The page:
Historic Hustysk Helen svarar Special
Today is German National Day. Unlike other nations, Germans do not throw a big barbeque party or have fireworks in the national colors. It goes without saying that due to historic reasons, nationalism in Germany is a complicated topic. Being a historian and fully aware of the negative aspects of nationalism, I still take the right to somehow notice this day which actually has a goosebumps story to it.
Or rather, there is several stories to it, the one of September 30th, November 9th and October 3rd. For now, I will tell you the first one.
German history both abroad and in German schools is often reduced to the Nazi era. While this is undoubtebly very important to teach, I find it relevant to talk about what the division of Germany meant for 40 years. East Germany was cut off by a wall, people were bullied and not allowed to travel to the West. Families were torn apart not only because of the wall but also because East German dictators took children from their parents if they did not conform to the Communist regime. People in East Germany were tortured for the smallest offenses – or even for not doing anything. Dictatorships do not usually care about facts.
Naturally, many people tried to flee the GDR. They built tunnels and hot air balloons, they tried to reach freedom by submarines. You do not want to know what happened if you failed. Or if you do, go on of the gripping tour of the former GDR prison Hohenschönhausen in Berlin.
In 1989, the living circumstances in the GDR must have become unbearable. Citizens were allowed to go on holiday in other neighbouring, communist states and in the late summer of 1989, East Germans decided not to return from their trip to the Czech Republic (then Czechoslovakia). Instead, they sought refuge in the embassy of West Germany in Prague. This was not completely unusual and normally resulted in them being sent home where they were allowed to depart to West Germany. This time though, the refuges did no longer believe the promise that they would be allowed to leave the GDR once they had come back.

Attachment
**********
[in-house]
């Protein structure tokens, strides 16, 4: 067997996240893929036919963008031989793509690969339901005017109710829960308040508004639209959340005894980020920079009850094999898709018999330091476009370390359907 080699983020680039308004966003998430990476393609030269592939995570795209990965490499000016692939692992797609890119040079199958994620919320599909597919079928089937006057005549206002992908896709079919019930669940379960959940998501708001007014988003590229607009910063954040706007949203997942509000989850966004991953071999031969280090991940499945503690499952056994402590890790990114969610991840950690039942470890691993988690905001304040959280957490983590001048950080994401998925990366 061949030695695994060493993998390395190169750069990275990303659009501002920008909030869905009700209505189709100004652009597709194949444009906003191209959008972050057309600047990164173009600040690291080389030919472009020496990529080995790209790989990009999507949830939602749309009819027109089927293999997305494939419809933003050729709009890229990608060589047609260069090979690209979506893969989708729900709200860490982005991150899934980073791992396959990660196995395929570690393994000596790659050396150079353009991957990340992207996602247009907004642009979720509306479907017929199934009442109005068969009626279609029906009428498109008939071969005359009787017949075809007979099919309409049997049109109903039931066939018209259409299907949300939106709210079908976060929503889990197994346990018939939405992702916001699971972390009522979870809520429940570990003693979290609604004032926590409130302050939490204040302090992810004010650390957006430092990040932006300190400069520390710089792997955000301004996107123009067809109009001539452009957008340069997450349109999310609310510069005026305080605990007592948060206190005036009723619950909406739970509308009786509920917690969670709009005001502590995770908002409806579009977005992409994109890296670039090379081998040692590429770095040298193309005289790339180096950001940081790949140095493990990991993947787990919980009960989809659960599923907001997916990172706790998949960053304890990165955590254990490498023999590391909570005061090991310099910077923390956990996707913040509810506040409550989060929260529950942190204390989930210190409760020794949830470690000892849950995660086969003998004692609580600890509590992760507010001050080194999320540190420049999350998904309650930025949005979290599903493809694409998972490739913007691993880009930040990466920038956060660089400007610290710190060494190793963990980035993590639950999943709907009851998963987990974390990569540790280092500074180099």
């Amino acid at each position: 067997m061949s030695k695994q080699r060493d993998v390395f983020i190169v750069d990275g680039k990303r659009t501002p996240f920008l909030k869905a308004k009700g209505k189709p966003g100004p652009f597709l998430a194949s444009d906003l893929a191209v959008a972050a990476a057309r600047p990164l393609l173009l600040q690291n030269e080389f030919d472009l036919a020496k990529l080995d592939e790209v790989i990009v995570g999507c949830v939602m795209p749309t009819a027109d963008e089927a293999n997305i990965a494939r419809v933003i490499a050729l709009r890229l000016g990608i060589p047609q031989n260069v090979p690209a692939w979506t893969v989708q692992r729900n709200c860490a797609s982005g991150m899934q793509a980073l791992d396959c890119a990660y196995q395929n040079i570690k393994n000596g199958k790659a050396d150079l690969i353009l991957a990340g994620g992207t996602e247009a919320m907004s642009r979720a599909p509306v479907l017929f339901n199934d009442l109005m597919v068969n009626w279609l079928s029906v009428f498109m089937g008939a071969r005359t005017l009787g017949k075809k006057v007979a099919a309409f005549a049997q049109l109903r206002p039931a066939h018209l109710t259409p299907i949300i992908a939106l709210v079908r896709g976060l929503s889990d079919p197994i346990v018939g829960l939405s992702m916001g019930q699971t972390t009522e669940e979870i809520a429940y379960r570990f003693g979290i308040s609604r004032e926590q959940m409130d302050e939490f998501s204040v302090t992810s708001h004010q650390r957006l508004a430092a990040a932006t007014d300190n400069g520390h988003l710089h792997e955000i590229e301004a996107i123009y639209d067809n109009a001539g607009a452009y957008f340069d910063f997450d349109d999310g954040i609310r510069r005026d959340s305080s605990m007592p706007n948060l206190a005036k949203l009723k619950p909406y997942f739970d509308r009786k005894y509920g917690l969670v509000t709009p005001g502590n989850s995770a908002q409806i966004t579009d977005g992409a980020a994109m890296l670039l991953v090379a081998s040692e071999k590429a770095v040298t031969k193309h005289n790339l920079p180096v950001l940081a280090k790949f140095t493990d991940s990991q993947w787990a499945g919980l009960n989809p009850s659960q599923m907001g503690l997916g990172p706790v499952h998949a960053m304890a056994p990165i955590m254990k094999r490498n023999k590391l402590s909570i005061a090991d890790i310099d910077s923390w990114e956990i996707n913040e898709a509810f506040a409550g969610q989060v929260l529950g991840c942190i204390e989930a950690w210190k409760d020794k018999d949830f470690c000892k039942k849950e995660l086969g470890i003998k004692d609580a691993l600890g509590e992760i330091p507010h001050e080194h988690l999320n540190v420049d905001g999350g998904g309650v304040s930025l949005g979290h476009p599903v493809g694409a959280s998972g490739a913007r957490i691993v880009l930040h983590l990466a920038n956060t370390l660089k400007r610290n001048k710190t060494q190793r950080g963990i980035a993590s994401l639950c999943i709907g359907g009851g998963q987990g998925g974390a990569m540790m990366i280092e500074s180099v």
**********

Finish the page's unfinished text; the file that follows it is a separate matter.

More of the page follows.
They put up their tents in the garden of the embassy and lived in catastrophic conditions. More and more East German refugees came, there were 22 toilets. You could not do laundry, there were almost no showers. For weeks, East Germany and West Germany negotiated. East German authorities refused to let their citizens depart to the West. By late September, the embassy garden was home to 4000 refugees. Witnesses report that you could hardly stretch your legs anymore. Still, everyone stayed. From June to almost October. Rain began to fall as the season changed and made the gardens a large field of mud.
During the UN General Assembly, West German Foreign Affairs Minister Hans-Dietrich Genscher reached a break-through in the negotiations. Despite a heart condition, he was released from hospital to meet the Soviet Union’s Foreign Affairs Minister. On the evening of September 30, Genscher appeared on the balcony of the embassy facing 4000 people that were terrified to have to return to their home country. “Dear fellow Germans, we have come to you in order to inform you that today, your departure…” is probably the most famous German half-sentence since then. It was interrupted by the jubilations from the garden.
This year, it has been 25 years since this appearance of the balcony. Sometimes I think I might have been an East German in my former life because I feel so strongly about reunification. I do not have relatives in the East, my family was never really affected but still has instilled in me a strong belief that Dresden and Leipzip and Halle and Gera should be part of a democratic Germany. Reunification is a hot topic in Germany and far from being uncontroversial. There is certainly still things to be done. But still, Genscher’s words give me goosebumps every time I hear them. They make me think of my friends Joraine and Anne and Wiebke who I had never met if the wall was still up. And they make me think of the refugees today whose embassy garden is a dangerous boat.